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# Dropping data in range buckets

I have two dimentional data stored in a sorted list of tuples, as follows:

``````data = [(0.1,100), (0.13,300), (0.2,10)...
``````

The first value in each tuple, the X value, only occurs once for the list of tuples. In other words, there can only be one value for 0.1 etc.

I then have a sorted list of buckets. A bucket is defined as a tuple containing a range and an id, as follows:

``````buckets = [((0,0.14), 2), ((0.135,0.19), 1), ((0.19,0.21), 2), ((0.19,0.24), 3)...
``````

A range is with respect to the X axis. So, the id 2 has two buckets above and ids 1 and 3 have only one, respectively. The first bucket for id 2 has a range from 0 to 0.14. Please note that buckets can overlap.

So, I need an algorithm which drops the data into the buckets and then adds up the scores. For the data above, the result would be:

``````1:0
2:410
3:10
``````

Notice how each piece of data is caught by a bucket associated with the id 2, hence it gets the score `100+300+10=410`.

How might I write an algorithm to do this?

-
Just occurred to me that what you are describing can be implemented as an Interval tree. Have a read of github.com/brentp/quicksect/tree – Rob Cowie Dec 2 '12 at 1:42

try this code:

``````data = [(0.1,100), (0.13,300), (0.2,10)]
buckets = [((0,0.14), 2), ((0.135,0.19), 1), ((0.19,0.21), 2), ((0.19,0.24), 3)]

def foo(tpl): ## determine the buckets a data-tuple is enclosed by list of IDs
x, s = tpl
lst = []
for bucket in buckets:
rnge, iid = bucket
if x>rnge[0] and x<rnge[1]: lst.append(iid)
return lst

data = [[dt, foo(dt)] for dt in data]

scores_dict = {}
for tpl in data:
score = tpl[0][1]
for iid in tpl[1]:
if iid in scores_dict: scores_dict[iid]+=score
else:                  scores_dict[iid] =score

for key in scores_dict:
print key,":",scores_dict[key]
``````

This snippet results in:

``````2 : 410
3 : 10
``````

If any bucket ID is not printed, there is no X value in that bucket or it sums zero.

-

This produces the desired output from your test data:

``````data = [(0.1,100), (0.13,300), (0.2,10)]
buckets = [((0,0.14), 2), ((0.135,0.19), 1), ((0.19,0.21), 2), ((0.19,0.24), 3)]

totals = dict()

for bucket in buckets:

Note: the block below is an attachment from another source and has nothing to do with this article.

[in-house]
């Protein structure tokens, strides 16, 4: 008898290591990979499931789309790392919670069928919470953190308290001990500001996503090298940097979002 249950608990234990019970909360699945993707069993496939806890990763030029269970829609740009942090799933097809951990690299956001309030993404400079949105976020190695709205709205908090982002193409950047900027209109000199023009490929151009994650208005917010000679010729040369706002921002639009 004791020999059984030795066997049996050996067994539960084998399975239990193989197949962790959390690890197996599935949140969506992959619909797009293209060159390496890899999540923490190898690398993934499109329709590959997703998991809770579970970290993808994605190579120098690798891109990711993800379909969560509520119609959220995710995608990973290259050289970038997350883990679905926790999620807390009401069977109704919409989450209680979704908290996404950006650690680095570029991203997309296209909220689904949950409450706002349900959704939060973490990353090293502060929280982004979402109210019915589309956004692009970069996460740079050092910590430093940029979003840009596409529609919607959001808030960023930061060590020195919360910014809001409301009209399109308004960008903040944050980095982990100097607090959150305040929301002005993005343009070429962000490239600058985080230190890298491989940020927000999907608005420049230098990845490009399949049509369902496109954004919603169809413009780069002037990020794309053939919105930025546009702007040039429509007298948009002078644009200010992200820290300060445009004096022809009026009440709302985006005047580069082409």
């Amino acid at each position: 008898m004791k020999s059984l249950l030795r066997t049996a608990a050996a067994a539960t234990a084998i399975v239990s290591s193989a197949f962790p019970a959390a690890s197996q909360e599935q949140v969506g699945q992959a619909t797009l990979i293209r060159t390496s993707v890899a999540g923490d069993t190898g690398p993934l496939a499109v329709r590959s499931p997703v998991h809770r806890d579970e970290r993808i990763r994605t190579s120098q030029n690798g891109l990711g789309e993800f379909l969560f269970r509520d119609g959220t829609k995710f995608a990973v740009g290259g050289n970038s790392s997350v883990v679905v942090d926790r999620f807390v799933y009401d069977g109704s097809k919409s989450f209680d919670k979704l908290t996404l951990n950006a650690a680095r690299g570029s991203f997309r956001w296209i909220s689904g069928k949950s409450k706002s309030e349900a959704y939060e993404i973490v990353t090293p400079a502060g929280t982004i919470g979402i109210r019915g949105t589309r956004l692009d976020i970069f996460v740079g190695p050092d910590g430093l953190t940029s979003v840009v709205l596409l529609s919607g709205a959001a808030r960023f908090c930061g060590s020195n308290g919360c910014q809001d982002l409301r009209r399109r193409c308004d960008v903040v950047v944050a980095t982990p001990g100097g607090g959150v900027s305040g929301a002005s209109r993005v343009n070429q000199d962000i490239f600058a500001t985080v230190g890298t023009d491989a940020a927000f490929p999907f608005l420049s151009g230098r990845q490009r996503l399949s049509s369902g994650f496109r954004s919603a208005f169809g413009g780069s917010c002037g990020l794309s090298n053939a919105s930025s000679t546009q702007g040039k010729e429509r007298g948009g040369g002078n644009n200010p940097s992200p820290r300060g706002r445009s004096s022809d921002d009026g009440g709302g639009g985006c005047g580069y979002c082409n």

bucket_id = bucket[1]
if bucket_id not in totals:
totals[bucket_id] = 0
for data_point in data:
if data_point[0] >= bucket[0][0] and data_point[0] <= bucket[0][1]:
totals[bucket_id] += data_point[1]

for key in sorted(totals):
print("{}: {}".format(key, totals[key]))
``````
-
It is an emphasis that the buckets can overlap with each other. Provided that there are two buckets (with the same ID) overlap, this seams likely to count some data more than once. – Yunzhi Ma Dec 2 '12 at 4:32

Turn each bucket definition (label range) into a callable that - given the data tuple - will increment the bucket total. Bucket values are stored in a simple dict. You can easily wrap this concept up in a class if you want to provide a simpler api.

``````def partition(buckets, bucket_definition):
"""Build a callable that increments the appropriate buckets with a value"""

lower, upper = bucket_definition[0]
key = bucket_definition[1]

def _partition(data):
x, y = data
# Set a default value for this key
buckets.setdefault(key, 0)

if lower <= x <= upper:
buckets[key] += y

return _partition

bucket_definitions = [
((0, 0.14), 2),
((0.135, 0.19), 1),
((0.19, 0.21), 2),
((0.19, 0.24), 3)
]

data = [(0.1, 100), (0.13, 300), (0.2, 10)]

# Holder for bucket labels and values
buckets = {}

# For each bucket definition (range, label) build a callable
partitioners = [partition(buckets, definition) for definition in bucket_definitions]

# Map each callable to each data tuple provided
for partitioner in partitioners:
map(partitioner, data)

print(buckets)
``````
-
You can do `if lower >= x >= upper:` and Python does the right thing. – Sam Mussmann Dec 2 '12 at 1:31
@SamMussmann true. Nice tip. – Rob Cowie Dec 2 '12 at 1:32
@Rob Cowie It should be: if lower <= x <= upper: – Baz Dec 2 '12 at 10:44
Urgh; I blame late night coding. Cheers @Baz – Rob Cowie Dec 2 '12 at 16:07